‘Nature abhors a vacuum’,1 thus Aristotle’s negative and incomplete statement.
If I’ve got an unresolved problem (experienced as a sort of black hole) I can do one of two things. Either I can try to resolve the problem, i.e. fill the black or grey hole and make it white or colourful. That takes time and energy, sometimes a lifetime. Or I can invent a fiction, i.e. a virtual reality, that purports to resolve my problem, sort of paper over the black hole with a smiley face. That fiction is useful, indeed expedient, hence sweet, in that the problem, having been resolved, I can get on with or improve my life.2
There are fundamental problems, close to the human heart, which have so far evaded the humans’ capacity to resolve them. For instance, ‘How was the world created?’3, ‘What happens when I die?’, ‘What is an atom?’4, ‘What is space?’(to wit, ‘Is a vacuum full or empty?’5), ‘What is time?’6 There are, obviously, a zillion more questions.
If a question (or need) can’t be answered (or satisfied) it as it were leaves a vacuum (i.e. a turbulence free, hence black hole). And that vacuum, because uncertain, is experienced as uncomfortable, indeed unpleasant. It’s that discomfiture that drives an individual either to fill the vacuum with facts (i.e. with specific turbulences) or hide (i.e. fill) the vacuum behind (i.e. with) a fiction.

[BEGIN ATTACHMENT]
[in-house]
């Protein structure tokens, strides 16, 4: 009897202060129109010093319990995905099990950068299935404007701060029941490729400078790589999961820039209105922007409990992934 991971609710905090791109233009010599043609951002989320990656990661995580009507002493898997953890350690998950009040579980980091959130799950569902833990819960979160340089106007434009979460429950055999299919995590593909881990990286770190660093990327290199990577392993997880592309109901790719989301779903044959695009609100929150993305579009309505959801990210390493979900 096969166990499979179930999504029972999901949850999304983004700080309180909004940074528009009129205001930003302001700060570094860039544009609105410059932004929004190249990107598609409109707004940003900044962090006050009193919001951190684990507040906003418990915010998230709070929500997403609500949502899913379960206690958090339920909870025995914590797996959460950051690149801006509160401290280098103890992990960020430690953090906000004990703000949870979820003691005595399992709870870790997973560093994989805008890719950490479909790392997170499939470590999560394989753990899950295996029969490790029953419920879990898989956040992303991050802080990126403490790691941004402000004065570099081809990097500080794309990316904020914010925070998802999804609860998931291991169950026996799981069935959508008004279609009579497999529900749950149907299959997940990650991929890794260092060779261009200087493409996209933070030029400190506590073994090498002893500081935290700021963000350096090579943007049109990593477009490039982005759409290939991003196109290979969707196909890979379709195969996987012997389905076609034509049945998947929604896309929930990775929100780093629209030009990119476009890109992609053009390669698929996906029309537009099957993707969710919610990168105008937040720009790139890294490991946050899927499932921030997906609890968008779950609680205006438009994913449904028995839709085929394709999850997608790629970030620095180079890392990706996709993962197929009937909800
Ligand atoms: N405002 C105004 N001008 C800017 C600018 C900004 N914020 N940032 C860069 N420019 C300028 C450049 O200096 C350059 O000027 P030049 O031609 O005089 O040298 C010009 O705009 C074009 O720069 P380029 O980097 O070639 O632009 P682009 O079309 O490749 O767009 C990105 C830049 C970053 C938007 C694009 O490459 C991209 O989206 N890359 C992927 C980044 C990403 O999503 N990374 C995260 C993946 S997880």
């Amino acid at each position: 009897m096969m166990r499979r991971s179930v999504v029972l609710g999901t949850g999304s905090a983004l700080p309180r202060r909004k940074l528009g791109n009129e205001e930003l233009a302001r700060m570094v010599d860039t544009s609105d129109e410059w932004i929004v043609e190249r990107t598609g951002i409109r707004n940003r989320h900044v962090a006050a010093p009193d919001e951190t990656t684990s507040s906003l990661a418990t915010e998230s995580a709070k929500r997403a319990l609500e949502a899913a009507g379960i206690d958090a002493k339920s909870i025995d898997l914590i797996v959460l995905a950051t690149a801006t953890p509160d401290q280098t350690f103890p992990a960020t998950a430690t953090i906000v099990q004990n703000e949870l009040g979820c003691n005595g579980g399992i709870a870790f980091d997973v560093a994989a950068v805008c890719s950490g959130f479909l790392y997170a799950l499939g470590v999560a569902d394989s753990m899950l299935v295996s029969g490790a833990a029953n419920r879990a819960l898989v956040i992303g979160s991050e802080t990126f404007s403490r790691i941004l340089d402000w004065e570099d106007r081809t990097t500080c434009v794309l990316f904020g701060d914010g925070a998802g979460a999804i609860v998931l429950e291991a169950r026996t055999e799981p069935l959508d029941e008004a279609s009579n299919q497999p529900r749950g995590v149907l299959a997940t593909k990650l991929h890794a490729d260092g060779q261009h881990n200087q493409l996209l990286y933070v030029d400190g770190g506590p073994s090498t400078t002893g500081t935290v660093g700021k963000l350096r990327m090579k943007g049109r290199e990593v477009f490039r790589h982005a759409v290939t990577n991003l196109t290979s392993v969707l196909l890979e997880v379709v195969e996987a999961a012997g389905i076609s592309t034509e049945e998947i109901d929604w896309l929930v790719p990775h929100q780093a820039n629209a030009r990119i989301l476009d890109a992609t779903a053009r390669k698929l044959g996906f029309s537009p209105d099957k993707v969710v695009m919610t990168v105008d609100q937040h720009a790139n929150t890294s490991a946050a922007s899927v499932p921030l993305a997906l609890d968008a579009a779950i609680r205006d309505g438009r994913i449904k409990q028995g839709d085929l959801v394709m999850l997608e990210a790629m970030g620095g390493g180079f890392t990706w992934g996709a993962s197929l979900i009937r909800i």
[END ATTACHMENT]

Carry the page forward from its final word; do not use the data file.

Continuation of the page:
So what happens if there are unanswered questions? Enter the fantasist7 who invents an answer, that is to say, a fiction that satisfies ones needs, at least temporarily or culturally or scientifically and so return one to one’s comfort zone.8 A useful fiction, such as heaven, is simply a confidence trick, a little (or big) white lie that is intended to cover the cracks.
A useful fiction, that is to say, a placebo, is true until proven otherwise. If everyone believes the fiction to be true, as happens within social, cultural, religious or scientific echo-chambers,9 then everyone is happy,10 at least until some nasty twit comes along and proves otherwise.
However, since such fictions, i.e. confidence tricks, are fundamentally untrue, albeit useful, they are eventually reality tested and either a true fact or another fiction fills the vacuum and so again eliminates distress.10
Most social, philosophic and religious truth statements11 are fundamentally fictions made even more useful (thus promising salvation, like a Ponzi scheme) because they tend to include social behaviour modification templates. Indeed, most behaviour modification templates12 are embedded within an (allegedly) irrefutable fiction13 so that the behaviour modifications can’t be challenged or can be challenged only by those not put off by crucifixion, stoning or incarceration in a Chinese re-education camp curtesy of comrade Xi, the current son/dictator of heaven.